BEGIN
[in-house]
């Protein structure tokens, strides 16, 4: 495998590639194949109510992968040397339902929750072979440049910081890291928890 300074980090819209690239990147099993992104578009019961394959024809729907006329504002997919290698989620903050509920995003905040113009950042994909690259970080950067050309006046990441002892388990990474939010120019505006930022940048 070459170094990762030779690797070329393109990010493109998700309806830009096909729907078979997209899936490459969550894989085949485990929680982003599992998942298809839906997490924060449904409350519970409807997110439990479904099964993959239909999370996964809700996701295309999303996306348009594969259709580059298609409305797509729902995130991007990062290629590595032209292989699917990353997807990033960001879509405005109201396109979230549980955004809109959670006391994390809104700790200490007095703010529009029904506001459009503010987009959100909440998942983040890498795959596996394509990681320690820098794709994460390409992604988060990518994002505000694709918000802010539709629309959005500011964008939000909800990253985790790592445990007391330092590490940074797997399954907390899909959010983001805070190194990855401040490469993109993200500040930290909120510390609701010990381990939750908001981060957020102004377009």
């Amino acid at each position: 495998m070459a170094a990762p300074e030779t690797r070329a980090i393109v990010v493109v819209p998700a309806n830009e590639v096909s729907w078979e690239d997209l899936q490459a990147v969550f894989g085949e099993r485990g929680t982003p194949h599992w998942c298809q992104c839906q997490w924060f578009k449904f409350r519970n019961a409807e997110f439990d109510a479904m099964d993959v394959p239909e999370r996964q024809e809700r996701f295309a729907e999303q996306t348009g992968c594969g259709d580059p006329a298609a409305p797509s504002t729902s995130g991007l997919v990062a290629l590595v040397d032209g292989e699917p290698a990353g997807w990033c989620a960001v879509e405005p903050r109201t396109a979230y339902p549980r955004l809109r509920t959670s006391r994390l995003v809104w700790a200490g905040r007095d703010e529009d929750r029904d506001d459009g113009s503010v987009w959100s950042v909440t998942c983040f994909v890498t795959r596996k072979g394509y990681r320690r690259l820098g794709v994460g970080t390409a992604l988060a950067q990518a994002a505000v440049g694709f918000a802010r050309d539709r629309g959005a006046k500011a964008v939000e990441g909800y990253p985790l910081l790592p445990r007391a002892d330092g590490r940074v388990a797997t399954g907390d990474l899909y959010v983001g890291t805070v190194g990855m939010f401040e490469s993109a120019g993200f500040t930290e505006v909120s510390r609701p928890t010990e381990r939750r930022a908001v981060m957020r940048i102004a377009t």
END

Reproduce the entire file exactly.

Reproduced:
[in-house]
């Protein structure tokens, strides 16, 4: 495998590639194949109510992968040397339902929750072979440049910081890291928890 300074980090819209690239990147099993992104578009019961394959024809729907006329504002997919290698989620903050509920995003905040113009950042994909690259970080950067050309006046990441002892388990990474939010120019505006930022940048 070459170094990762030779690797070329393109990010493109998700309806830009096909729907078979997209899936490459969550894989085949485990929680982003599992998942298809839906997490924060449904409350519970409807997110439990479904099964993959239909999370996964809700996701295309999303996306348009594969259709580059298609409305797509729902995130991007990062290629590595032209292989699917990353997807990033960001879509405005109201396109979230549980955004809109959670006391994390809104700790200490007095703010529009029904506001459009503010987009959100909440998942983040890498795959596996394509990681320690820098794709994460390409992604988060990518994002505000694709918000802010539709629309959005500011964008939000909800990253985790790592445990007391330092590490940074797997399954907390899909959010983001805070190194990855401040490469993109993200500040930290909120510390609701010990381990939750908001981060957020102004377009």
């Amino acid at each position: 495998m070459a170094a990762p300074e030779t690797r070329a980090i393109v990010v493109v819209p998700a309806n830009e590639v096909s729907w078979e690239d997209l899936q490459a990147v969550f894989g085949e099993r485990g929680t982003p194949h599992w998942c298809q992104c839906q997490w924060f578009k449904f409350r519970n019961a409807e997110f439990d109510a479904m099964d993959v394959p239909e999370r996964q024809e809700r996701f295309a729907e999303q996306t348009g992968c594969g259709d580059p006329a298609a409305p797509s504002t729902s995130g991007l997919v990062a290629l590595v040397d032209g292989e699917p290698a990353g997807w990033c989620a960001v879509e405005p903050r109201t396109a979230y339902p549980r955004l809109r509920t959670s006391r994390l995003v809104w700790a200490g905040r007095d703010e529009d929750r029904d506001d459009g113009s503010v987009w959100s950042v909440t998942c983040f994909v890498t795959r596996k072979g394509y990681r320690r690259l820098g794709v994460g970080t390409a992604l988060a950067q990518a994002a505000v440049g694709f918000a802010r050309d539709r629309g959005a006046k500011a964008v939000e990441g909800y990253p985790l910081l790592p445990r007391a002892d330092g590490r940074v388990a797997t399954g907390d990474l899909y959010v983001g890291t805070v190194g990855m939010f401040e490469s993109a120019g993200f500040t930290e505006v909120s510390r609701p928890t010990e381990r939750r930022a908001v981060m957020r940048i102004a377009t």